Paris, A Moveable Feast, Part 2: Spring

Our second night in Paris was spent in the dining room at Daniel Rose’s Spring – its elegant floor-to-ceiling windows peering out onto a quiet cobblestone’d backstreet, an openness that extends to the restaurant’s tidy cold kitchen.  The design is both industrial chic and rustic, clean lines of white, wood, and iron alongside the dull gleam of copper pots and warped support beams from another era, encased in glass.

Chef Daniel’s story is compelling, the story of an American moving to France and of food and learning and cooking and doing it at an extremely high level.  In some ways it is unique, because of how Spring started as a one-man show in one of the most food-obsessed and -particular cities in the world.  In other ways, it is a story of falling in love.  This Charlie Rose interview is pretty cool (Chef Rose’s part starts around 31:00).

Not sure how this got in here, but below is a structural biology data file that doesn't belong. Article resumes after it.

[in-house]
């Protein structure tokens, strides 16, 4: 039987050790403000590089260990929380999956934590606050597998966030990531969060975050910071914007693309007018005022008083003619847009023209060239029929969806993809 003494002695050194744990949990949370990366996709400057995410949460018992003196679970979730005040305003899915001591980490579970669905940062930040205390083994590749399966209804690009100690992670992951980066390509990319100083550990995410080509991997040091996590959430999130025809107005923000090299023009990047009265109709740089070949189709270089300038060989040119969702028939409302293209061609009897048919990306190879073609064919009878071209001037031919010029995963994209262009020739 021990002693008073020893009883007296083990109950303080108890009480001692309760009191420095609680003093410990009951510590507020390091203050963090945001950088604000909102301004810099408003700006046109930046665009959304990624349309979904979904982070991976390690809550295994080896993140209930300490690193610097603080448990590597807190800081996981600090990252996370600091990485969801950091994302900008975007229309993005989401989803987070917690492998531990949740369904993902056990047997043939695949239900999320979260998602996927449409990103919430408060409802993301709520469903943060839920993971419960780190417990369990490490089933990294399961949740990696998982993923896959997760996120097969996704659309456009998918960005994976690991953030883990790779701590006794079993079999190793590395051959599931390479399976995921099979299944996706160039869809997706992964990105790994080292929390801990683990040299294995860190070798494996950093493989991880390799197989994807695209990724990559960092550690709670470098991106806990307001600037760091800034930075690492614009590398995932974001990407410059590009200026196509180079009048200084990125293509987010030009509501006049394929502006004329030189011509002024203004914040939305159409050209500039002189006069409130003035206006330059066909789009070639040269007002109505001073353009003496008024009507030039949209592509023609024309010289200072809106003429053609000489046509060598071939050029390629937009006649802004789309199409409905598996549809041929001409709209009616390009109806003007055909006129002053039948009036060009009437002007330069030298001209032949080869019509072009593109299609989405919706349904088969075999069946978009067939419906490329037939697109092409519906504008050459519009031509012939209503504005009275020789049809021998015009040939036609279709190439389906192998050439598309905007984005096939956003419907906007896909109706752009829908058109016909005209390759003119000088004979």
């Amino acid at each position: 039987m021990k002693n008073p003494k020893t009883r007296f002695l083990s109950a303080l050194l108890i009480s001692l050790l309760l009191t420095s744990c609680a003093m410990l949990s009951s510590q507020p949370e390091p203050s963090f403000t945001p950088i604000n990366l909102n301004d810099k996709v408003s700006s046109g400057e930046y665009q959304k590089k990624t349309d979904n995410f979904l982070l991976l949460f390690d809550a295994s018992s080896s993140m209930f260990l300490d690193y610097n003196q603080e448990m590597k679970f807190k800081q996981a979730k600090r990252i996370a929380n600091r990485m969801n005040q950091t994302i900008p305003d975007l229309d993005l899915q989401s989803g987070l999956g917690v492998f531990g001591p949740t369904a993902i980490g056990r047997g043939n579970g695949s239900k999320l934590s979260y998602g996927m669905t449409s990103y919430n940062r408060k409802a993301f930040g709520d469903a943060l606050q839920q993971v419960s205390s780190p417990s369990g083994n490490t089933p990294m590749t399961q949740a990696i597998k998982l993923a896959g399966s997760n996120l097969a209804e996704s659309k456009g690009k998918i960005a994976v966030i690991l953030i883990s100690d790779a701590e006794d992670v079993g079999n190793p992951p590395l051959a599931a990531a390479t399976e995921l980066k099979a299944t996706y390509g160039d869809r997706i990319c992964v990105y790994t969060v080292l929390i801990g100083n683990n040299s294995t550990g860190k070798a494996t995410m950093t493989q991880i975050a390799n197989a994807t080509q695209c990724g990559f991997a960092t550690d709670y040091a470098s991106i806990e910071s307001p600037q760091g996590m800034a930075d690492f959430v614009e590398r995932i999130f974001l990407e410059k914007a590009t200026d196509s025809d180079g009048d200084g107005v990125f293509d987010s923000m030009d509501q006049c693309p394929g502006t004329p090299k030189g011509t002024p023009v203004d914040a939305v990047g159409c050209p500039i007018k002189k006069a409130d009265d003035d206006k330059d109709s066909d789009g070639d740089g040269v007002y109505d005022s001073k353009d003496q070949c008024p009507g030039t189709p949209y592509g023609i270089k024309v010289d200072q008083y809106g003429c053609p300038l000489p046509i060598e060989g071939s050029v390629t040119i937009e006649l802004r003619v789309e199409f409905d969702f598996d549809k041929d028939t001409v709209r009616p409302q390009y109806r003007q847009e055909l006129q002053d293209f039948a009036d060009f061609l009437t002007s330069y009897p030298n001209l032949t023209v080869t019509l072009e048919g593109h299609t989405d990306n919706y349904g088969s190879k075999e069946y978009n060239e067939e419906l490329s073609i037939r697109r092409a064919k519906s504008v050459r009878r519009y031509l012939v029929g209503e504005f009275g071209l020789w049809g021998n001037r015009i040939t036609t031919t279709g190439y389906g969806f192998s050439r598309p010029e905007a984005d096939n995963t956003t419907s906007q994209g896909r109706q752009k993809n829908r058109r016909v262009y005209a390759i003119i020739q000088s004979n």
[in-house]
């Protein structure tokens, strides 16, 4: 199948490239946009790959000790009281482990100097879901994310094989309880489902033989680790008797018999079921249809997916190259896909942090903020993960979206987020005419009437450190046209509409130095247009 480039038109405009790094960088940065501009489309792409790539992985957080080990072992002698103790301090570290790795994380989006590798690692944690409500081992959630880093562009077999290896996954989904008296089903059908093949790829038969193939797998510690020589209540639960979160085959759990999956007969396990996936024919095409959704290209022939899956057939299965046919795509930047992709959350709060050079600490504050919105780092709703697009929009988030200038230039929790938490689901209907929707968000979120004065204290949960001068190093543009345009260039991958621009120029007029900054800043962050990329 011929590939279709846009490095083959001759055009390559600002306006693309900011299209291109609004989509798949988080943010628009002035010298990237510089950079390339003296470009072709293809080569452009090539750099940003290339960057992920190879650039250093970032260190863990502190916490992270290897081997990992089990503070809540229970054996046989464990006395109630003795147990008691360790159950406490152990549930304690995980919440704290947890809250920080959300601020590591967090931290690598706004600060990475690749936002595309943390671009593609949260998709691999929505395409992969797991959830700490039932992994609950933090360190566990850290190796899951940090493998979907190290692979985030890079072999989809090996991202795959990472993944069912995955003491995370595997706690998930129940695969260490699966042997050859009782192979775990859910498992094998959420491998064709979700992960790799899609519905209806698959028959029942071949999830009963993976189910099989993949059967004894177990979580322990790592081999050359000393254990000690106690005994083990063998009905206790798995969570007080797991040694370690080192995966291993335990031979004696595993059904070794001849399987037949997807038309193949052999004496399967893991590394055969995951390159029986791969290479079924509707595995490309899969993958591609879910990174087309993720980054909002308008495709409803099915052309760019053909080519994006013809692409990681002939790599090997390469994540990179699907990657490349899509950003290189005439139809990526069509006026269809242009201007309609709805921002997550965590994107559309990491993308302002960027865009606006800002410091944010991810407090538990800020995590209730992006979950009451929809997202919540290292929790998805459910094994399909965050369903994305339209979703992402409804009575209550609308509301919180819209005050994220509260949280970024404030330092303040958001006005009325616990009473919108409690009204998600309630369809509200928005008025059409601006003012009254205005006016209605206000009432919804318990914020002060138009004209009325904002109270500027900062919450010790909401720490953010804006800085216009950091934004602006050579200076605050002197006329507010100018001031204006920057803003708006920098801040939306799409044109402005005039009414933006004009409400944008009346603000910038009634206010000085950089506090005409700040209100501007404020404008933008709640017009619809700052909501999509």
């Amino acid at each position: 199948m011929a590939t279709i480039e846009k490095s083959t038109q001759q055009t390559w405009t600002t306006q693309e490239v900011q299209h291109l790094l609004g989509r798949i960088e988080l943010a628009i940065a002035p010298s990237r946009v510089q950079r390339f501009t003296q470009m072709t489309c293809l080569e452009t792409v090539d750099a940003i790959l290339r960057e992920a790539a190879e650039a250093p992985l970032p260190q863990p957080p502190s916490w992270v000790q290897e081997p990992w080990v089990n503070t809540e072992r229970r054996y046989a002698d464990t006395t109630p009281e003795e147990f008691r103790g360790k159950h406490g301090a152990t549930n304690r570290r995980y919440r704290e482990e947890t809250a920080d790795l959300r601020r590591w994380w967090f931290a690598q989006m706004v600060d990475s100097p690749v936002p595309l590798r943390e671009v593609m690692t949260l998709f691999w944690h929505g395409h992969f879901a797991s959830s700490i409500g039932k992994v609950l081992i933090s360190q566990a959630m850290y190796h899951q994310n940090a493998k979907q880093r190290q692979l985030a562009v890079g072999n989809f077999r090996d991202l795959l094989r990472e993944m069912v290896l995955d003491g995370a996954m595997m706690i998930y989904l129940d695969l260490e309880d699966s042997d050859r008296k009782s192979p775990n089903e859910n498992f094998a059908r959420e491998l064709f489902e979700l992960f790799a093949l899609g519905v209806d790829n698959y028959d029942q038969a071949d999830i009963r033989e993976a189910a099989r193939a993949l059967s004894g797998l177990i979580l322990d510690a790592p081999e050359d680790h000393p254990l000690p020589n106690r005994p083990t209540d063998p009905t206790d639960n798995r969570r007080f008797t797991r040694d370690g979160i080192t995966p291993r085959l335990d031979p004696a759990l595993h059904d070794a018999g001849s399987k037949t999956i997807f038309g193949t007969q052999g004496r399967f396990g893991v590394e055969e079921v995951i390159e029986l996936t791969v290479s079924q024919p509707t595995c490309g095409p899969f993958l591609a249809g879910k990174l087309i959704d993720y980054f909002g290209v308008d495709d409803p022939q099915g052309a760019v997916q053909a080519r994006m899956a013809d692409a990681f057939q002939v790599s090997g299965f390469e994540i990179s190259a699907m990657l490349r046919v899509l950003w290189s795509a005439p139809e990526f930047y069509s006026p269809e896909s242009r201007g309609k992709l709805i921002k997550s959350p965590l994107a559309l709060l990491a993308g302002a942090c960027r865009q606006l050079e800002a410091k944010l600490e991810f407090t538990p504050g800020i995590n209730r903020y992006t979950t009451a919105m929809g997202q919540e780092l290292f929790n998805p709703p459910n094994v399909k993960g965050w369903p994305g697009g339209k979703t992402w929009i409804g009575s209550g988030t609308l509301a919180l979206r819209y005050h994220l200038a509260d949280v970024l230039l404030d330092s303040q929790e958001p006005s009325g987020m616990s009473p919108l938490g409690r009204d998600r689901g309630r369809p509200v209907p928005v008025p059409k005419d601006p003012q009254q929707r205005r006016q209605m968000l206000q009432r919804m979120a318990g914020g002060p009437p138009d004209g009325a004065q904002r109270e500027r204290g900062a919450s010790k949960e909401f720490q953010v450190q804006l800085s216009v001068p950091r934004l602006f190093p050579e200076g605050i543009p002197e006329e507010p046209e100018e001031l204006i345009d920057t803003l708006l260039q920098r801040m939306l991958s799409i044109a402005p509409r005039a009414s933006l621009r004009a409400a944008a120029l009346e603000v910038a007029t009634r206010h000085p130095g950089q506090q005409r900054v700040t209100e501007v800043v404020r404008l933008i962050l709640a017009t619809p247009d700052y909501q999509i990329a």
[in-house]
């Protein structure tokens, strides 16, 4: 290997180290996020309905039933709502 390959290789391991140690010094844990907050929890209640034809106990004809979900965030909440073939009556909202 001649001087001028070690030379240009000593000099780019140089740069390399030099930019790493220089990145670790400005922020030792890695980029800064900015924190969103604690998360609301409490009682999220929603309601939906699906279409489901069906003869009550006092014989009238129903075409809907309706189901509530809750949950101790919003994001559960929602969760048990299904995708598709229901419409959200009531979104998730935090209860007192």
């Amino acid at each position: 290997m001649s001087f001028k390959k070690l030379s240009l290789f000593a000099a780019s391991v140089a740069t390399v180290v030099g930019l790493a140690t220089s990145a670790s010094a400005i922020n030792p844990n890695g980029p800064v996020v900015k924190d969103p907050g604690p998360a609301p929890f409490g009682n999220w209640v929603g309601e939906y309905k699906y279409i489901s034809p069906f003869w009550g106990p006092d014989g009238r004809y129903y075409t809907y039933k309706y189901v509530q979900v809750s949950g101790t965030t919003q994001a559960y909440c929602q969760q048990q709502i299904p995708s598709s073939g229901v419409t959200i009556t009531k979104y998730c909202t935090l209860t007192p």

Service was cordial, unpretentious, attentive.  The sommelier brought us some champagne, and recommended me some ridiculously tasty peach nectar from Alain Milliat (unpictured).  At our 7pm sitting, the restaurant was just whirring to life, with only a table or two having started before us.House of Haos Spring Restaurant Paris Kitchen House of Haos Spring Restaurant Paris ChampagneThe meal started with small bites: fried oysters, cured foie gras with artichoke hearts, and marinated scallops.  The foie gras was especially delicious, cold and intensely savory, with a bit of crunch from finishing salt and cracked pepper. House of Haos Spring Restaurant Paris Fried Oysters Foie Gras Artichoke Hearts Marinated Scallops House of Haos Spring Restaurant Paris Marinated ScallopsThen this amazing langoustine tail, in a broth of enormous depth with crisp bok choy, atop of a bed of tapioca pearls.  It conjured obscure memories of some magnificent soup that an old Chinese restaurant might nurture out of a master stock, but with the precision in that langoustine tail of a technically savvy kitchen.House of Haos Spring Restaurant Paris Langoustine Bok Choy Tapioca Pearls House of Haos Spring Restaurant Paris Bread BasketAfter the bread, a filet of red mullet with baby spinach, squid, and shredded Galician beef.  Again the broth was very satisfying, enhanced by the beef’s pungent salinity.House of Haos Spring Restaurant Paris Red Mullet Filet Baby Spinach Squid Galician BeefRoasted venison with venison jus, kumquat, and another garnish I don’t remember:  House of Haos Spring Restaurant Paris Venison Kumquat JustA play on shepherd’s pie with braised venison and celery root purée:House of Haos Spring Restaurant Paris Venison Shepherds Pie Puree Celery RootA glimpse of the restaurant:House of Haos Spring Restaurant Paris Open Kitchen House of Haos Spring Restaurant Paris Exterior Main Dining ROomA trio of sweets – sorbet, clementine, and pineapple (the last cooked in butter).House of Haos Spring Restaurant Paris Dessert Trio Sorbet Clementine Pineapple House of Haos Spring Restaurant Paris Dessert PineappleAnd Spring’s play on a traditional bûche de Noël – a little hazelnut cake with meringue and caramel hazelnuts.House of Haos Spring Restaurant Paris Hazelnut Bouche de NoelChocolate truffles and tea & coffee to finish:House of Haos Spring Restaurant Paris Chocolate Truffle Cappuccino TeaA view of the passe as we were leaving:House of Haos Spring Restaurant Paris PasseSpring Restaurant (map)